The idea is that Gosling's impassive driver gets his Hollywood stunt gigs and maybe also his criminal engagements through a garage owner, a cheerful crook called Shannon (Bryan Cranston) with mob connections. Gosling's life looks as if it will be turned around when he falls quietly in love with his next-door neighbour Irene, played with dignity and tenderness by Carey Mulligan . She's a single mom with a little boy who likes Gosling: her husband Standard (Oscar Isaac) is an incompetent crook now in jail, and it is evidently Gosling's tough, unspoken decency that keeps this relationship platonic. He is, moreover, joining a legit business, a speed-racing show Shannon is setting up with his mobster buddies Bernie and Nino – terrific performances from Albert Brooks (a rare bad-guy part) and Ron Perlman. But then Irene's man gets out of the joint, still mixed up in rough stuff, and just for Irene's sake, Gosling does one last driving job on his behalf, which of course goes horribly wrong.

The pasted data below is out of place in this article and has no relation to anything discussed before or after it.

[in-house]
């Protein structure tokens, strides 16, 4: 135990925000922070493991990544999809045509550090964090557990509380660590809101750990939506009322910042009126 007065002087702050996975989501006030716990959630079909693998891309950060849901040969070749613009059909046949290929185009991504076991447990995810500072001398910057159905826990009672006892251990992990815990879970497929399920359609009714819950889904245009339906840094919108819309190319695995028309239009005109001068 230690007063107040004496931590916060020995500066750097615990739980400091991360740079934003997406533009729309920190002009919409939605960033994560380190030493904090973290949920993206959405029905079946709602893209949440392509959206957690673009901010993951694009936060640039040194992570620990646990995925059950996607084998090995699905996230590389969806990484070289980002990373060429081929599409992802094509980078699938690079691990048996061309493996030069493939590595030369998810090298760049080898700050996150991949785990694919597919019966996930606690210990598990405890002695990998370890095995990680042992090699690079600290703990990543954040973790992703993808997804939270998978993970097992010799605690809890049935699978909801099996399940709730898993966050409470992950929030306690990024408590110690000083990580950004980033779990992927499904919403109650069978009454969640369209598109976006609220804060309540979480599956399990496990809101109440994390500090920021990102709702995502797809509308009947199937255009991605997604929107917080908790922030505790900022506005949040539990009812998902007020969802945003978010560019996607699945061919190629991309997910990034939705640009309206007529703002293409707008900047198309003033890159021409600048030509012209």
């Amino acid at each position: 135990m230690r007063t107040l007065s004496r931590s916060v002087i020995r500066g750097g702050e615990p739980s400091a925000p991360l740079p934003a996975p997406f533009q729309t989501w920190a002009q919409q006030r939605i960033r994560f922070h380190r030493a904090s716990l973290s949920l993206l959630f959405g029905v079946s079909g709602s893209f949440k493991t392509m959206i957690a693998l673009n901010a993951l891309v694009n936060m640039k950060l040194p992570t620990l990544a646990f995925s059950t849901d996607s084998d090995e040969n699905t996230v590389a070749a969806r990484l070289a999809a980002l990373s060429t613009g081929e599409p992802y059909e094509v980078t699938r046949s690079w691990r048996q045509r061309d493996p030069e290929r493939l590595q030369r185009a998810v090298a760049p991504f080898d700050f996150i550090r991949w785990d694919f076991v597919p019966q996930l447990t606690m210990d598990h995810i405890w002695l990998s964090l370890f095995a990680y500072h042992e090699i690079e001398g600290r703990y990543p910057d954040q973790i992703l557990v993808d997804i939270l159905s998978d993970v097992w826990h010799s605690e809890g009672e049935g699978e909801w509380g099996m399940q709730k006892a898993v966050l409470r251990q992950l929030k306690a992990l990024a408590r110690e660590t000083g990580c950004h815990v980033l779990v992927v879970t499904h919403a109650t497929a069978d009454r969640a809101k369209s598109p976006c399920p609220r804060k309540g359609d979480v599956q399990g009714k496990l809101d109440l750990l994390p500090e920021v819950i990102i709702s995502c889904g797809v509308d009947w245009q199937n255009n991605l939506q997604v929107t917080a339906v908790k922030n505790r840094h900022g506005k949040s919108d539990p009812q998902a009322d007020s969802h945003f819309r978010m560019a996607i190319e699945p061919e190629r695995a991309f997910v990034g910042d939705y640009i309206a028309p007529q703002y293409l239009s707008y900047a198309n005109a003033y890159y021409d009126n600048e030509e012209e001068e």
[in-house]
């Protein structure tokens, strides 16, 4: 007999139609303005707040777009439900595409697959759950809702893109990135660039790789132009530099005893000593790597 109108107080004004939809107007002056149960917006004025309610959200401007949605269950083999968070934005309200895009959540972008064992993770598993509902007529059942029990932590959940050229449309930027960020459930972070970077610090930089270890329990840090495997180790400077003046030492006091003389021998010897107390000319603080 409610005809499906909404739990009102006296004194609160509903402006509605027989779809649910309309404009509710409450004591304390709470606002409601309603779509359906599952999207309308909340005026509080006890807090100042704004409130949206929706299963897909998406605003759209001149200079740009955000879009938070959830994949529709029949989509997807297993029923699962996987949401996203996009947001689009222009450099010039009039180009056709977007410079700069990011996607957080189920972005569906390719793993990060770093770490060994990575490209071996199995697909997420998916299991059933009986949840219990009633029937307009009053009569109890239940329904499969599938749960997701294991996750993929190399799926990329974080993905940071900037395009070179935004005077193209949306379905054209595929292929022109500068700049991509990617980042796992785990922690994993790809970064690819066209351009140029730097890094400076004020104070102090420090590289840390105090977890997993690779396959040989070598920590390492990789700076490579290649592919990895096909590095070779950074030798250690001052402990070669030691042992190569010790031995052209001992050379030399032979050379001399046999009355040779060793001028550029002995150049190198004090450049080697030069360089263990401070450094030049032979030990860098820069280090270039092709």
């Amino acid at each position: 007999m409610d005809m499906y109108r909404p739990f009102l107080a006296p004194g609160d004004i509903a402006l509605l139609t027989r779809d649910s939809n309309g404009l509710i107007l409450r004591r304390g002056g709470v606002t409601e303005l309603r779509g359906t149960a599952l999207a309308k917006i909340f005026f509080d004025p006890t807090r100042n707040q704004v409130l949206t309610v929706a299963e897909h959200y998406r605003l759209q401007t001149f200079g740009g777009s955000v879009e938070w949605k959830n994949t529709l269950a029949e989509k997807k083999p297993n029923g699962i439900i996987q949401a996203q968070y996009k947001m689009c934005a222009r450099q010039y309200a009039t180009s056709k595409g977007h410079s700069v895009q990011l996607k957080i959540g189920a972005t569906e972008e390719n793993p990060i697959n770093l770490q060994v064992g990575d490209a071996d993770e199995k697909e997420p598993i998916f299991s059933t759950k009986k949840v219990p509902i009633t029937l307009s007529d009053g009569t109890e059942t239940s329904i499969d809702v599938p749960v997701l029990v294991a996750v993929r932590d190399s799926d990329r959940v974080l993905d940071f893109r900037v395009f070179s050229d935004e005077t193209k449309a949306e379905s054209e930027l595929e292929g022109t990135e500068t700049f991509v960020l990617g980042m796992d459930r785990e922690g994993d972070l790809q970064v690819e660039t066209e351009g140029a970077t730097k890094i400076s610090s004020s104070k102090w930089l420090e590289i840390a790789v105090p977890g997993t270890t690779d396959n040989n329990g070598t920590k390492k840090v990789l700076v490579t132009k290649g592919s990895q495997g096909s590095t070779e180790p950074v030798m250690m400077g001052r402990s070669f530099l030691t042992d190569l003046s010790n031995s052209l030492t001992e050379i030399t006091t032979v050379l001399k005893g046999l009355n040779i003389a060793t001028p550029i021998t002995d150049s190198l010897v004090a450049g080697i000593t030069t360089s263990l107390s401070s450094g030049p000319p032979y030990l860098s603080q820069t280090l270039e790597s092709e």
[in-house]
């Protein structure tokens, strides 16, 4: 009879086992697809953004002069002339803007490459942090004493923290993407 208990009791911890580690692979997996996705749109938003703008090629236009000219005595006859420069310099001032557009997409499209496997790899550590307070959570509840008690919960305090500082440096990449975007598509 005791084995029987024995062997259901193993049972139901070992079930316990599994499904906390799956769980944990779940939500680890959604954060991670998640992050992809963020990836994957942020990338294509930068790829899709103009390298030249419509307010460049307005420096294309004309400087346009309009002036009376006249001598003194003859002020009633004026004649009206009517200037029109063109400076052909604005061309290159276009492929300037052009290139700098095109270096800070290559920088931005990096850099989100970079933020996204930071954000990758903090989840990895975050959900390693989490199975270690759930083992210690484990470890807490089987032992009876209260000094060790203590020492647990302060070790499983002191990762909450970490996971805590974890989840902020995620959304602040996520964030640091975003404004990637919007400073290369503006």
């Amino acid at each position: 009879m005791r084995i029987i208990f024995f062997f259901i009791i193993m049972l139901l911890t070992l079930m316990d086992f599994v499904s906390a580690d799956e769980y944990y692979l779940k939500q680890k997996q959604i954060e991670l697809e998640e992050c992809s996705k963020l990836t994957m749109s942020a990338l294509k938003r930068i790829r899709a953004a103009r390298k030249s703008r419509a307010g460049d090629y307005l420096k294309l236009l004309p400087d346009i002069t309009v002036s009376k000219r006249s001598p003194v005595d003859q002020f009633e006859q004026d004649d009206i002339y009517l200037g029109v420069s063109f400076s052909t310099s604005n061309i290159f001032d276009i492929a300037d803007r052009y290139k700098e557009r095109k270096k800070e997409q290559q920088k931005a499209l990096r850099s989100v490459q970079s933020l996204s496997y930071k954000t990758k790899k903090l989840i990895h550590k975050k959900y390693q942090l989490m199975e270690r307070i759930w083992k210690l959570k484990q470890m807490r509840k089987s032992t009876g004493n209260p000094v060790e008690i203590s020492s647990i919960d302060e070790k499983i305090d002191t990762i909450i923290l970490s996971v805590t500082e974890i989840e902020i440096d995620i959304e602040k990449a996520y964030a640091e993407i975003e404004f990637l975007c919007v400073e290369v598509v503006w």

Here is where is this tense, taut drama takes a lurching left-turn into ultra-violence and chaos. Gosling's driver had until this moment seemed like a basically sympathetic, romantic guy – involved in crime of course, but who made a point of not carrying a gun. Now the catastrophe of this last job seems to unlock a psychopathic capacity for extreme brutality. Is this a facet of his personality? Or just a style accessory for the film in general? So many people in this film seem to have the same capacity, and often the violence rips holes in the plot, as well as the bodies. At one stage, somebody kills someone else while chillingly cooing reassurance, yet what he's after is more or less under his is nose, and it doesn't occur to him to look for it. At another stage, someone gets horrifyingly stomped to death in an incautious location, with the body airily undisposed of. A bit of a rash killing in this era of CSI and CCTV and door-to-door inquiries.